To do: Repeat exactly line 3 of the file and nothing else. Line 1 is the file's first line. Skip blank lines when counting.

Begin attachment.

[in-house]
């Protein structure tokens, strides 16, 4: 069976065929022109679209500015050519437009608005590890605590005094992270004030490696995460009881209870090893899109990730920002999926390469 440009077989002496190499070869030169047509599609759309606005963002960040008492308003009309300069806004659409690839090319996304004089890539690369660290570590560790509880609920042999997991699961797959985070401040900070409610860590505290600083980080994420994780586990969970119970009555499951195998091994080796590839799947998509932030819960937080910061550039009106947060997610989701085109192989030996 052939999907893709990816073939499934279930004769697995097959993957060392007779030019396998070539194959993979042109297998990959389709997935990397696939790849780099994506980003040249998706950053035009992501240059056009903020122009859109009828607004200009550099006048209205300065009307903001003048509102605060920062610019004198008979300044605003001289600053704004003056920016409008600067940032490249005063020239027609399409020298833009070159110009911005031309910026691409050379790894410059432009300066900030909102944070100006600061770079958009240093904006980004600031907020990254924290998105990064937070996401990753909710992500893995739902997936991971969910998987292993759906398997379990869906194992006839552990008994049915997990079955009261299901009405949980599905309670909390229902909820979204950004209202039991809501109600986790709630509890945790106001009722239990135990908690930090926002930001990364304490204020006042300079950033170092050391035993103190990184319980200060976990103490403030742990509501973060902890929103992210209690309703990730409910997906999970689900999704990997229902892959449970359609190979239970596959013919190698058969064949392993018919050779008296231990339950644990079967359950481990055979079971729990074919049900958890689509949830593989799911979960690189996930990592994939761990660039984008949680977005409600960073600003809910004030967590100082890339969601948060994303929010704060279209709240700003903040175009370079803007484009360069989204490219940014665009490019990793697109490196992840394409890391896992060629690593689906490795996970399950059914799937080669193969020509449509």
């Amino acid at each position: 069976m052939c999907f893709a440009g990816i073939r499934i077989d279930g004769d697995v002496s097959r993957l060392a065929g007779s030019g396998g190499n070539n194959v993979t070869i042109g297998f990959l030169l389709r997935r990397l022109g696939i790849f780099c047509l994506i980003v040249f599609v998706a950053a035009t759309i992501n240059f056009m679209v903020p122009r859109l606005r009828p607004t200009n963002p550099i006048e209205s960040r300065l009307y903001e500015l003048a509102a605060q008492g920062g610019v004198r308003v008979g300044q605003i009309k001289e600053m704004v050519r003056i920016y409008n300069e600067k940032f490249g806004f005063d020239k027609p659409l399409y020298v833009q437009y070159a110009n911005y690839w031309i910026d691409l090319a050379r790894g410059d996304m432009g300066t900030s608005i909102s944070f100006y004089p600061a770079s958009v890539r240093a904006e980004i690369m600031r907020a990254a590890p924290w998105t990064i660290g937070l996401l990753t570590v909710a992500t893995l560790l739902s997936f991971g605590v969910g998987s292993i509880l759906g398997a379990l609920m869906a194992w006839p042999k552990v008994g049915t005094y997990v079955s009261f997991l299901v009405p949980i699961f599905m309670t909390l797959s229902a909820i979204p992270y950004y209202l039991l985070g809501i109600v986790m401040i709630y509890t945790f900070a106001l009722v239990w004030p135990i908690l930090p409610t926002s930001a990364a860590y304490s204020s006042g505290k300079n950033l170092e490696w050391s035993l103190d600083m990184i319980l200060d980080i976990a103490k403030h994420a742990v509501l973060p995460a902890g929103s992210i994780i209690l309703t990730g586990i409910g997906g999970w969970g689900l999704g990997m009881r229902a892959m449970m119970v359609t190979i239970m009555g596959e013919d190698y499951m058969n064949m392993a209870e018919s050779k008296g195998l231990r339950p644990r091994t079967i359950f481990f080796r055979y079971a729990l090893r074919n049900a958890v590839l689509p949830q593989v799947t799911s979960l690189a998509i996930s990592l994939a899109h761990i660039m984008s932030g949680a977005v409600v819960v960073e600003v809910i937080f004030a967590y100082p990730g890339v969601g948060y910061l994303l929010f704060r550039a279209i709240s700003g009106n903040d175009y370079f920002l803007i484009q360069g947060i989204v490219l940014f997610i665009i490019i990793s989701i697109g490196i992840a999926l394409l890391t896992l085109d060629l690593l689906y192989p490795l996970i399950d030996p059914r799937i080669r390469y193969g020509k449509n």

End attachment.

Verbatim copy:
């Amino acid at each position: 069976m052939c999907f893709a440009g990816i073939r499934i077989d279930g004769d697995v002496s097959r993957l060392a065929g007779s030019g396998g190499n070539n194959v993979t070869i042109g297998f990959l030169l389709r997935r990397l022109g696939i790849f780099c047509l994506i980003v040249f599609v998706a950053a035009t759309i992501n240059f056009m679209v903020p122009r859109l606005r009828p607004t200009n963002p550099i006048e209205s960040r300065l009307y903001e500015l003048a509102a605060q008492g920062g610019v004198r308003v008979g300044q605003i009309k001289e600053m704004v050519r003056i920016y409008n300069e600067k940032f490249g806004f005063d020239k027609p659409l399409y020298v833009q437009y070159a110009n911005y690839w031309i910026d691409l090319a050379r790894g410059d996304m432009g300066t900030s608005i909102s944070f100006y004089p600061a770079s958009v890539r240093a904006e980004i690369m600031r907020a990254a590890p924290w998105t990064i660290g937070l996401l990753t570590v909710a992500t893995l560790l739902s997936f991971g605590v969910g998987s292993i509880l759906g398997a379990l609920m869906a194992w006839p042999k552990v008994g049915t005094y997990v079955s009261f997991l299901v009405p949980i699961f599905m309670t909390l797959s229902a909820i979204p992270y950004y209202l039991l985070g809501i109600v986790m401040i709630y509890t945790f900070a106001l009722v239990w004030p135990i908690l930090p409610t926002s930001a990364a860590y304490s204020s006042g505290k300079n950033l170092e490696w050391s035993l103190d600083m990184i319980l200060d980080i976990a103490k403030h994420a742990v509501l973060p995460a902890g929103s992210i994780i209690l309703t990730g586990i409910g997906g999970w969970g689900l999704g990997m009881r229902a892959m449970m119970v359609t190979i239970m009555g596959e013919d190698y499951m058969n064949m392993a209870e018919s050779k008296g195998l231990r339950p644990r091994t079967i359950f481990f080796r055979y079971a729990l090893r074919n049900a958890v590839l689509p949830q593989v799947t799911s979960l690189a998509i996930s990592l994939a899109h761990i660039m984008s932030g949680a977005v409600v819960v960073e600003v809910i937080f004030a967590y100082p990730g890339v969601g948060y910061l994303l929010f704060r550039a279209i709240s700003g009106n903040d175009y370079f920002l803007i484009q360069g947060i989204v490219l940014f997610i665009i490019i990793s989701i697109g490196i992840a999926l394409l890391t896992l085109d060629l690593l689906y192989p490795l996970i399950d030996p059914r799937i080669r390469y193969g020509k449509n």